In addition to its stories, Ghislain says it is Paris itself where he turns ideas into reality. “The buildings, the sound of the street, the smell of fresh bread, the people – feeling all the senses of the city allows me to focus on my ideas,” he says.
Later, as I wander among the high-end boutiques on Rue Cambon, just up the street from Chanel and the Ritz in the 1st arrondissement, I arrive at the sleek black and gold frontage of Memo Paris. Born and raised in Paris, founders Clara Molloy and her husband John also derive their inspiration from the city. “Paris continues to surprise me,” Molloy explains. “The smell of the bookstalls, the gardens of Luxembourg, the streets after the rain.” Her affection for the Latin Quarter is brought to life in Quartier Latin, their signature scent of cedar, sandalwood and amber, while Eau de Memo is the couple’s ode to the very soul of the Paris that they love.
Of course, a journey into French fragrances wouldn’t be complete without stopping to smell the perfumes at Hermès’ imposing flagship store close by on Rue du Faubourg Saint-Honoré. This family company, founded in 1837, didn’t introduce scents until the brand’s unisex signature fragrance Eau d’Hermès was released in 1951. Yet a conversation with in-house nose Christine Nagel proves how tied Hermès is to its scents and the city. “Paris is a city that combines tradition and modernity, past and future, history and culture,” Nagel says. “I think that the Hermès House could only be born in Paris!”
Nagel’s floral and woody perfume Un Jardin sur la Lagune, released in March, took all of 18 months to create. A couple of months ago, Twilly Eau Poivrée made its debut, a vibrant fragrance playfully weaving together peppercorn, rose and patchouli. As one of the few distinguished female noses in what is traditionally a male-dominated field, Nagel lives and breathes fragrance. “It is not a job; it is a passion. It is never possible to turn off my nose,” she admits. “When you sleep, you close your eyes. But my nose is open all the time.”
Jean-Michel Duriez is another nose who possesses an emotional relationship with Paris. After 30 years as a composer of perfumes for fashion labels Jean Patou and Rochas, he founded his eponymous brand in April 2017, with the Paris-sur-Seine collection featuring eight unisex fragrances dedicated to different aspects of the French capital.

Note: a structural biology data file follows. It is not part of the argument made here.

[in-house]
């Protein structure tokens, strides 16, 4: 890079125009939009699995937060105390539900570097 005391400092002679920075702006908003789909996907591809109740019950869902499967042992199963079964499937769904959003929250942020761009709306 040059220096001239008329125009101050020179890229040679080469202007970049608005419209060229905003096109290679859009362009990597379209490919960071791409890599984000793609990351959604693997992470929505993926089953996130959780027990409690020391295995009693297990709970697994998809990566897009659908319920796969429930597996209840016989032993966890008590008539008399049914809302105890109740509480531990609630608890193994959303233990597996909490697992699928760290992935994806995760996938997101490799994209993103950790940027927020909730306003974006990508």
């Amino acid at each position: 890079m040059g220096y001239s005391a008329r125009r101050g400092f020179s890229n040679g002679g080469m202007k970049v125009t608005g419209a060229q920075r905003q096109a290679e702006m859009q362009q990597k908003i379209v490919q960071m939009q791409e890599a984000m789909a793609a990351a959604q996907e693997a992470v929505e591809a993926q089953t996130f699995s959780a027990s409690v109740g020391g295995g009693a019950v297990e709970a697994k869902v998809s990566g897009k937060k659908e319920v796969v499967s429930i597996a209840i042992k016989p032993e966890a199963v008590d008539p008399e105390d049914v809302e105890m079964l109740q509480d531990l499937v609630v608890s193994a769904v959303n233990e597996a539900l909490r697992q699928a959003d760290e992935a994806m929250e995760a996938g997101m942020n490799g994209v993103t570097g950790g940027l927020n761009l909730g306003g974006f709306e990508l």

His second collection Paris en Mai – consisting of three floral fragrances: roses, tulips and amber – recalls the city’s blooming gardens in the early summer. For example, the rose-inspired Mes Fleurs de Roses blends a Damask rose oil with scents of peony, blood orange and blackcurrant. “For me, Paris is a timeless love story – I wanted to evoke the emotions that tell these love stories,” Duriez admits.
And it is not just the aromas of the city that he finds inspirational – the designs of Duriez’s signature bottles play on Parisian architecture, from the arched doorways of the Neoclassical mansions to the Arc de Triomphe.
With so many intoxicating aromas to choose from, my dilemma is how to select my own signature scent. This quest takes me to the heart of the 2nd arrondissement and Nose Paris, created in 2012. I take a seat at the long counter of this loft-like space, surrounded by bespoke bottles of over 500 perfumes from over 50 brands.
One of the co-founders, Nicolas Cloutier, helps me fill out a short questionnaire and begin my olfactive diagnostic experience. As soon as I mention a few of my favourite scents, Cloutier starts bringing over perfume brands I know nothing about. The scent Intoxicated, from one of these bespoke brands, Kilian, blends a heady mix of mocha coffee, cardamom and vanilla.
Assisted by master perfumer Mark Buxton, they are able to understand the originality and quality of a fragrance. “We curate brands and select those fragrances that add a new stone to the building,” Cloutier explains. Their unique concept is pretty accessible: You can take this olfactory diagnosis online, from anywhere, and for just €10 receive five samples in the mail.
But my fragrant journey of Paris has inspired me to create my very own scent of the city, something that anyone can now do at The Alchemist Atelier. Entering this contemporary sensorial haven, which opened this June, I find myself greeted by vivid images of flowers, herbs and spices lining the walls. One of their three resident perfumers takes me downstairs, where these flowers and herbs are bottled into scents. I choose from their dozens of bases and accords, ranging from nutmeg to lavender, trusting my intuition while being guided by my nose.
Selections made, we then proceed back upstairs to a “scent creator”, a machine which skilfully mixes my fragrance based on instructions from their smartphone application. We then play with the quantities, adding more sandalwood, removing some green citrus and just a hint of soft musk, until my custom perfume, a symphony of woody and spicy notes, is perfectly balanced. What do I decide to call it? Une Journée à Paris.
Please check the establishments’ respective websites for opening hours as well as booking and seating requirements before visiting, and remember to adhere to safe-distancing measures while out and about.
This article was originally published in the November 2019 issue of SilverKris magazine